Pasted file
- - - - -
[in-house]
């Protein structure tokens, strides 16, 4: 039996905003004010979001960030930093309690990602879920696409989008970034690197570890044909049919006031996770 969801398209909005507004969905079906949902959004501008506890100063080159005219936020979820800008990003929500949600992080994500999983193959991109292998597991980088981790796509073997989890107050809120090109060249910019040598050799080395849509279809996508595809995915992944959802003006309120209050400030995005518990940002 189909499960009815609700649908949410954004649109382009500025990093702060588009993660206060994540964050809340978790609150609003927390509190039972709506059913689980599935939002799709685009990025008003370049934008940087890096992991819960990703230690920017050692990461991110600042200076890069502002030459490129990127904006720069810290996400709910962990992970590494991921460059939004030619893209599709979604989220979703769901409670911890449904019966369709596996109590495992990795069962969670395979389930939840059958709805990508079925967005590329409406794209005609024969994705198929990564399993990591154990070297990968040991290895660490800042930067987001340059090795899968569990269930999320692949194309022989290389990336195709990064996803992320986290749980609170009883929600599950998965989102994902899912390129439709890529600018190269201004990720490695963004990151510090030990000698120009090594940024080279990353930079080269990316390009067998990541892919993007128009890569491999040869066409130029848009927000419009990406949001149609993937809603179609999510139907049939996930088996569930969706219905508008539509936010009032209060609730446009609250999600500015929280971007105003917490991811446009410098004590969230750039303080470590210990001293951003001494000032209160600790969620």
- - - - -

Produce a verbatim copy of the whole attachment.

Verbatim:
[in-house]
């Protein structure tokens, strides 16, 4: 039996905003004010979001960030930093309690990602879920696409989008970034690197570890044909049919006031996770 969801398209909005507004969905079906949902959004501008506890100063080159005219936020979820800008990003929500949600992080994500999983193959991109292998597991980088981790796509073997989890107050809120090109060249910019040598050799080395849509279809996508595809995915992944959802003006309120209050400030995005518990940002 189909499960009815609700649908949410954004649109382009500025990093702060588009993660206060994540964050809340978790609150609003927390509190039972709506059913689980599935939002799709685009990025008003370049934008940087890096992991819960990703230690920017050692990461991110600042200076890069502002030459490129990127904006720069810290996400709910962990992970590494991921460059939004030619893209599709979604989220979703769901409670911890449904019966369709596996109590495992990795069962969670395979389930939840059958709805990508079925967005590329409406794209005609024969994705198929990564399993990591154990070297990968040991290895660490800042930067987001340059090795899968569990269930999320692949194309022989290389990336195709990064996803992320986290749980609170009883929600599950998965989102994902899912390129439709890529600018190269201004990720490695963004990151510090030990000698120009090594940024080279990353930079080269990316390009067998990541892919993007128009890569491999040869066409130029848009927000419009990406949001149609993937809603179609999510139907049939996930088996569930969706219905508008539509936010009032209060609730446009609250999600500015929280971007105003917490991811446009410098004590969230750039303080470590210990001293951003001494000032209160600790969620």